Stories from the field: locating and cultivating computational thinking in spaces of learning

Michelle Hoda Wilkerson, Cynthia M. D’Angelo, Breanne K. Litts

Research output: Contribution to journalEditorialpeer-review


There is considerable debate and ambiguity around what constitutes “computational thinking” (CT). In contrast to Computer Science which is generally treated as a distinct field of study, CT as a construct highlights the integral relationship between computing and other fields. Many recent efforts seek to map computational thinking by making high-level connections to other school disciplines. We argue that while these efforts may help identify specific curricular areas in which computing is likely to take place, they do not sufficiently capture the specificity and dynamism that is characteristic of meaningful computational integration. Worse, they exclude generative examples of computing integration that exist outside of the traditional STEM context or researcher-led efforts. In this special issue, we offer a counterproposal to one-size-fits-all frameworks of CT by exploring in detail how local, emergent definitions of CT develop across a diversity of spaces of learning. Reflecting on these examples can help researchers and educators alike cultivate an awareness of the ways in which learners and educators leverage computing to think, create, and participate across a variety of spaces.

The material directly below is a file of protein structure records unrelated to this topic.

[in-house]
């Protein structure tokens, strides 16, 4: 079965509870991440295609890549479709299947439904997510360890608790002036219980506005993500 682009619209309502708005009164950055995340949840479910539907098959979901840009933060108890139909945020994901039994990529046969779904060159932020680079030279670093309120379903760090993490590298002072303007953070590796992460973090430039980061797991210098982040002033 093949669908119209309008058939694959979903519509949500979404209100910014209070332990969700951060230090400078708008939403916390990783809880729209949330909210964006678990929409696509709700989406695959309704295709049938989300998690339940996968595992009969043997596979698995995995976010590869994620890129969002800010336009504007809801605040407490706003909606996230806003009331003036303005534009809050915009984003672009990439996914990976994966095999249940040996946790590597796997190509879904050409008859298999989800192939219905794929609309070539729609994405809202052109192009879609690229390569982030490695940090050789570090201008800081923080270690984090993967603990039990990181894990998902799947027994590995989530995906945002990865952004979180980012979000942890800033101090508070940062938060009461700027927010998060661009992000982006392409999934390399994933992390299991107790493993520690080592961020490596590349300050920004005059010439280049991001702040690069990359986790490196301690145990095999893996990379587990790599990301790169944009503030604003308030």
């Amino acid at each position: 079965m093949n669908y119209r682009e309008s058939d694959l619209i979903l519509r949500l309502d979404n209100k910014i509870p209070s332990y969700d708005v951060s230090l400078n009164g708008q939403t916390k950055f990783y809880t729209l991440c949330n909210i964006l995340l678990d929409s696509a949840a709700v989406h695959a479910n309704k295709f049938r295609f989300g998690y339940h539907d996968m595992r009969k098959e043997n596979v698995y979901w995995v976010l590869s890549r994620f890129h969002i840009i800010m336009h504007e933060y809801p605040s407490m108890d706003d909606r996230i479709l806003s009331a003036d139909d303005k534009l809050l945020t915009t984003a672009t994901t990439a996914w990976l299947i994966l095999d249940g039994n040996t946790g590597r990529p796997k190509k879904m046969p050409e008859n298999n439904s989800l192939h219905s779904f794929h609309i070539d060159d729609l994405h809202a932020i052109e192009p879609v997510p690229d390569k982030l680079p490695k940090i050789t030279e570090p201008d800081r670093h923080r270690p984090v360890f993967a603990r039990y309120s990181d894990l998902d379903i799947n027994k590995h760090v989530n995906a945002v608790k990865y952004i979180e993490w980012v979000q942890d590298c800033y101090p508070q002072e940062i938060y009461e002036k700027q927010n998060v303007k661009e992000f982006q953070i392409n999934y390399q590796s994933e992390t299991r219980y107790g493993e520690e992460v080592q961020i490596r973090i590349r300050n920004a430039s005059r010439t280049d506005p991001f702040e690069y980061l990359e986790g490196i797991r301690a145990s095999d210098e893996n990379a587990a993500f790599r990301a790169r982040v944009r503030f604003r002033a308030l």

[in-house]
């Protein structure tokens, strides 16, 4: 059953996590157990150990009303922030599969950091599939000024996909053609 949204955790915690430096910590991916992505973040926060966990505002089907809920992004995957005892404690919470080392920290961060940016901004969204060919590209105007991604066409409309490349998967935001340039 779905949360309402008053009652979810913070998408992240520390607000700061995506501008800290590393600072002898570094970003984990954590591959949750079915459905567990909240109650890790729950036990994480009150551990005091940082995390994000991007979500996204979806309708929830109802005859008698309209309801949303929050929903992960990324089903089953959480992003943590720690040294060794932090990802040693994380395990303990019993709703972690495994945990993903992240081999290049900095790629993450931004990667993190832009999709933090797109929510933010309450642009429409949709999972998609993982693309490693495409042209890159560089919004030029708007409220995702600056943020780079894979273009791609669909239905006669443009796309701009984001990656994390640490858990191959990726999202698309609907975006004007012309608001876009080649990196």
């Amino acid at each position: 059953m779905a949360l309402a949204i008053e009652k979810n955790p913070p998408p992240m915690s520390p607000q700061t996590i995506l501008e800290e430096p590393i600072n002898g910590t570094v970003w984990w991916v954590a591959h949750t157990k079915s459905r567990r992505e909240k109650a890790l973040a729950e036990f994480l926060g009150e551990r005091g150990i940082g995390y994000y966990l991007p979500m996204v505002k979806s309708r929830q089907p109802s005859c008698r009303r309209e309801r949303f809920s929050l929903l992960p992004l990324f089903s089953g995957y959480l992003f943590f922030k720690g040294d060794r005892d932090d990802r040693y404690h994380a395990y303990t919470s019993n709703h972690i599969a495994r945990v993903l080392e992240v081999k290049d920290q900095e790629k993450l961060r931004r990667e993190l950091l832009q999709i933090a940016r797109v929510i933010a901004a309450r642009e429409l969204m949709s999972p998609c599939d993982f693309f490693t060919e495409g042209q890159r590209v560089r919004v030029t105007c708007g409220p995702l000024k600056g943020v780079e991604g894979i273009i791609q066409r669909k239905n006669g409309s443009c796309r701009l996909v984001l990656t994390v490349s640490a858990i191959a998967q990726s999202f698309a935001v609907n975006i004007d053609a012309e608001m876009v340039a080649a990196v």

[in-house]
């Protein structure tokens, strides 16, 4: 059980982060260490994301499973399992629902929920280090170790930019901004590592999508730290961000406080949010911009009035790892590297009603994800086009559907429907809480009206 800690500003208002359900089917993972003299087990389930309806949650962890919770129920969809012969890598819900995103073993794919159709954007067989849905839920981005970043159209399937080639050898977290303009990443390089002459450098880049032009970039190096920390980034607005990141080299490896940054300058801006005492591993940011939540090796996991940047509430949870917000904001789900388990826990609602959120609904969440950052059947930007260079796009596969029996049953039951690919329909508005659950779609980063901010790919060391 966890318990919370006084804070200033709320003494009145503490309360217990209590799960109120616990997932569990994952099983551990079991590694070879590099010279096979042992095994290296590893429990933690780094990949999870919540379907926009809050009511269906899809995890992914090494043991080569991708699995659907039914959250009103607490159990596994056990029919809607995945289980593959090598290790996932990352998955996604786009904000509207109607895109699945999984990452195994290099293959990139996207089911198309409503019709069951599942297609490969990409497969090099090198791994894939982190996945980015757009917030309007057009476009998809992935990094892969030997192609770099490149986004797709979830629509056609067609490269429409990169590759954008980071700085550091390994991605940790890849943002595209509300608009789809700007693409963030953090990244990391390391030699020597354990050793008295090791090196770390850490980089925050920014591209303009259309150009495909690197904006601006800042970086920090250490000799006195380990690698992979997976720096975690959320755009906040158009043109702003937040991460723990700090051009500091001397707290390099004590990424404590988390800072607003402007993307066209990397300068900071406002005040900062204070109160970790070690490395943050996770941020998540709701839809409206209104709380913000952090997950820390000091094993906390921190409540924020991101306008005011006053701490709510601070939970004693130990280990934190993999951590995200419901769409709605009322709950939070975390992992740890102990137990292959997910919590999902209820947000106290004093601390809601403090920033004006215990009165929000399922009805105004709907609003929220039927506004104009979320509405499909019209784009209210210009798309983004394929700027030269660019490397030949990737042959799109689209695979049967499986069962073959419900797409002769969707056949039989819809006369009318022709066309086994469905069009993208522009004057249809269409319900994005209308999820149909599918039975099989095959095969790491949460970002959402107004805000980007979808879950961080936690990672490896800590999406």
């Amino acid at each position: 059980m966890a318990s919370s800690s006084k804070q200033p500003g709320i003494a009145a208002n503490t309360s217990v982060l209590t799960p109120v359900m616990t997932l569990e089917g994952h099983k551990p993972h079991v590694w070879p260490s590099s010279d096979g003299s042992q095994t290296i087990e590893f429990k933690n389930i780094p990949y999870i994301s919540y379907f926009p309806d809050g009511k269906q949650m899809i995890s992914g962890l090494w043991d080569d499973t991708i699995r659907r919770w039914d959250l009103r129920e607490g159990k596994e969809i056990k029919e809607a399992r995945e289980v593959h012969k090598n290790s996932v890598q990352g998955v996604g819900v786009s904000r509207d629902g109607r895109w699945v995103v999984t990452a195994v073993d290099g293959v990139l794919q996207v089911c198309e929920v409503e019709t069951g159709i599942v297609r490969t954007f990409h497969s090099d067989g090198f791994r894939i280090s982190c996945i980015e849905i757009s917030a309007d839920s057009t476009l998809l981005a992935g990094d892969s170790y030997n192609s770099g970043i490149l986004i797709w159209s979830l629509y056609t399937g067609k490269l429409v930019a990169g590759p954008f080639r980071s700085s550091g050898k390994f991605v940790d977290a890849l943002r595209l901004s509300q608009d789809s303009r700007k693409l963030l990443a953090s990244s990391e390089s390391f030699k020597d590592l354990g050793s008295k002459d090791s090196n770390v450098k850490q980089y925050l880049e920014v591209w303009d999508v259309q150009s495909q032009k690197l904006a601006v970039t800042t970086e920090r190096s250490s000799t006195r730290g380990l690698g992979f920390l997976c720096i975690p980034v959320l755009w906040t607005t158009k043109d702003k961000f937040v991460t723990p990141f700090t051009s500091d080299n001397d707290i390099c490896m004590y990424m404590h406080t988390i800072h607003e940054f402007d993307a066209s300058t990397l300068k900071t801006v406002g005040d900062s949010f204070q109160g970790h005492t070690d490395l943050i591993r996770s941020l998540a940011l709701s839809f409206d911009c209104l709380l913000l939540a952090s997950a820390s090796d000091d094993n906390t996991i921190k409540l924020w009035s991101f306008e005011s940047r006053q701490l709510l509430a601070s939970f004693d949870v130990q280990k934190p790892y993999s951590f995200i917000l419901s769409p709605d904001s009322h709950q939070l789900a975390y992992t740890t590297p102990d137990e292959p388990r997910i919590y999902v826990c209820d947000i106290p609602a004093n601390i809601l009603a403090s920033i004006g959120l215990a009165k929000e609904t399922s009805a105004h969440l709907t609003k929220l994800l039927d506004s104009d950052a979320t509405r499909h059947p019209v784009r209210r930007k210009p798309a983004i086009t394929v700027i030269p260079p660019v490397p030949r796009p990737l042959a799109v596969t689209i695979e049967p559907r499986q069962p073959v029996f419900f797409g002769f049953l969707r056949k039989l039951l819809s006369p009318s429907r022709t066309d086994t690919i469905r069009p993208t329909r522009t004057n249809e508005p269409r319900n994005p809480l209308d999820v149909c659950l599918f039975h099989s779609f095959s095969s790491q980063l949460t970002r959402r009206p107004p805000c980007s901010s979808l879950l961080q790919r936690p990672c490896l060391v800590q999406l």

Original languageEnglish (US)
Pages (from-to)264-271
Number of pages8
JournalInteractive Learning Environments
Issue number3
StatePublished - Apr 2 2020


  • Computational thinking
  • computational integration
  • computational literacy
  • interdisciplinary computing
  • situated computing

ASJC Scopus subject areas

  • Education
  • Computer Science Applications


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